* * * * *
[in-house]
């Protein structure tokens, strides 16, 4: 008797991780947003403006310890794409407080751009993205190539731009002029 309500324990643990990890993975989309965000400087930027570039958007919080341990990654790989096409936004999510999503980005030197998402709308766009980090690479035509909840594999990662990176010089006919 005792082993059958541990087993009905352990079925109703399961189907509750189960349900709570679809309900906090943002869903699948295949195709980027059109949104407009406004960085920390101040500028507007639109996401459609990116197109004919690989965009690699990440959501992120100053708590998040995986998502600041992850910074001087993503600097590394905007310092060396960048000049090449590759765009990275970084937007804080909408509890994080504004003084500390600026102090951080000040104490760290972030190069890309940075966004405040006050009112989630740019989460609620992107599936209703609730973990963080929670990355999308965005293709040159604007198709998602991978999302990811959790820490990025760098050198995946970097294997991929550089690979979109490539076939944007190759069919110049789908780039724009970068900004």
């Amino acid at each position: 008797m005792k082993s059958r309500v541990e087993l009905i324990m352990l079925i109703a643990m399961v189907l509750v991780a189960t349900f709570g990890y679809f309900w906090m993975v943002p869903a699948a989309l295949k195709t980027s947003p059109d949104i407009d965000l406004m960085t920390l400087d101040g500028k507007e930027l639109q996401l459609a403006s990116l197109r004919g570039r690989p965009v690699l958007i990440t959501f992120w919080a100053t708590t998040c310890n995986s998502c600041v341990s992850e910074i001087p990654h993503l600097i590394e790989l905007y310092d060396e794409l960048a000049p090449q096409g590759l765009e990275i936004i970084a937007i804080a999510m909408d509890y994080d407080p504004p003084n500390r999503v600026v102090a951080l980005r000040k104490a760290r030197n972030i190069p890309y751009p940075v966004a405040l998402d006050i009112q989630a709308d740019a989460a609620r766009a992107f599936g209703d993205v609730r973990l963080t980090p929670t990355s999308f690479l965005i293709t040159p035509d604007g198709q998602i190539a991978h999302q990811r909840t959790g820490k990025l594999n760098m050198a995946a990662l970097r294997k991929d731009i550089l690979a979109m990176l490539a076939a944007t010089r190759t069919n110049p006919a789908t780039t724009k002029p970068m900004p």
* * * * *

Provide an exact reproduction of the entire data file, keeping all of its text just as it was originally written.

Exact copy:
[in-house]
């Protein structure tokens, strides 16, 4: 008797991780947003403006310890794409407080751009993205190539731009002029 309500324990643990990890993975989309965000400087930027570039958007919080341990990654790989096409936004999510999503980005030197998402709308766009980090690479035509909840594999990662990176010089006919 005792082993059958541990087993009905352990079925109703399961189907509750189960349900709570679809309900906090943002869903699948295949195709980027059109949104407009406004960085920390101040500028507007639109996401459609990116197109004919690989965009690699990440959501992120100053708590998040995986998502600041992850910074001087993503600097590394905007310092060396960048000049090449590759765009990275970084937007804080909408509890994080504004003084500390600026102090951080000040104490760290972030190069890309940075966004405040006050009112989630740019989460609620992107599936209703609730973990963080929670990355999308965005293709040159604007198709998602991978999302990811959790820490990025760098050198995946970097294997991929550089690979979109490539076939944007190759069919110049789908780039724009970068900004």
């Amino acid at each position: 008797m005792k082993s059958r309500v541990e087993l009905i324990m352990l079925i109703a643990m399961v189907l509750v991780a189960t349900f709570g990890y679809f309900w906090m993975v943002p869903a699948a989309l295949k195709t980027s947003p059109d949104i407009d965000l406004m960085t920390l400087d101040g500028k507007e930027l639109q996401l459609a403006s990116l197109r004919g570039r690989p965009v690699l958007i990440t959501f992120w919080a100053t708590t998040c310890n995986s998502c600041v341990s992850e910074i001087p990654h993503l600097i590394e790989l905007y310092d060396e794409l960048a000049p090449q096409g590759l765009e990275i936004i970084a937007i804080a999510m909408d509890y994080d407080p504004p003084n500390r999503v600026v102090a951080l980005r000040k104490a760290r030197n972030i190069p890309y751009p940075v966004a405040l998402d006050i009112q989630a709308d740019a989460a609620r766009a992107f599936g209703d993205v609730r973990l963080t980090p929670t990355s999308f690479l965005i293709t040159p035509d604007g198709q998602i190539a991978h999302q990811r909840t959790g820490k990025l594999n760098m050198a995946a990662l970097r294997k991929d731009i550089l690979a979109m990176l490539a076939a944007t010089r190759t069919n110049p006919a789908t780039t724009k002029p970068m900004p």